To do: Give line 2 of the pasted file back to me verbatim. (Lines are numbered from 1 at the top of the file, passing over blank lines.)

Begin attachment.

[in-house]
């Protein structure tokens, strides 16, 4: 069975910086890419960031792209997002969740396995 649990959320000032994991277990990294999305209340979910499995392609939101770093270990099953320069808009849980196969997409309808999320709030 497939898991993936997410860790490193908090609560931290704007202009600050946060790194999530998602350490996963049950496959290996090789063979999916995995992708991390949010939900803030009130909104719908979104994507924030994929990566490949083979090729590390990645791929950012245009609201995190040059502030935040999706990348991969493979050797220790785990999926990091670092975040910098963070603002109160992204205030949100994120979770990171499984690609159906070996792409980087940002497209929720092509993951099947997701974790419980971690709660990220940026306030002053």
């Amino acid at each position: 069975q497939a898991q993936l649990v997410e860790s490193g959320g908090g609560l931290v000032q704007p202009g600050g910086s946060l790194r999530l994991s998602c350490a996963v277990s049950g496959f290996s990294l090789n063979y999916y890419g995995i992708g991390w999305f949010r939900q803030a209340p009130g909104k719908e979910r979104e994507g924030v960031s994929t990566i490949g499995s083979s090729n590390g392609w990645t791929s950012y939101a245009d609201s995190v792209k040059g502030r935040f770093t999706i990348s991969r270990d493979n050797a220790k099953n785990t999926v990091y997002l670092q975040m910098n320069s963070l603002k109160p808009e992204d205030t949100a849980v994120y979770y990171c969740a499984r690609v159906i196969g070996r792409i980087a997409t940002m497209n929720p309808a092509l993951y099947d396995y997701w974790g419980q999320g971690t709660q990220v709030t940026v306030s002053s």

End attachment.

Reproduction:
């Protein structure tokens, strides 16, 4: 069975910086890419960031792209997002969740396995 649990959320000032994991277990990294999305209340979910499995392609939101770093270990099953320069808009849980196969997409309808999320709030 497939898991993936997410860790490193908090609560931290704007202009600050946060790194999530998602350490996963049950496959290996090789063979999916995995992708991390949010939900803030009130909104719908979104994507924030994929990566490949083979090729590390990645791929950012245009609201995190040059502030935040999706990348991969493979050797220790785990999926990091670092975040910098963070603002109160992204205030949100994120979770990171499984690609159906070996792409980087940002497209929720092509993951099947997701974790419980971690709660990220940026306030002053």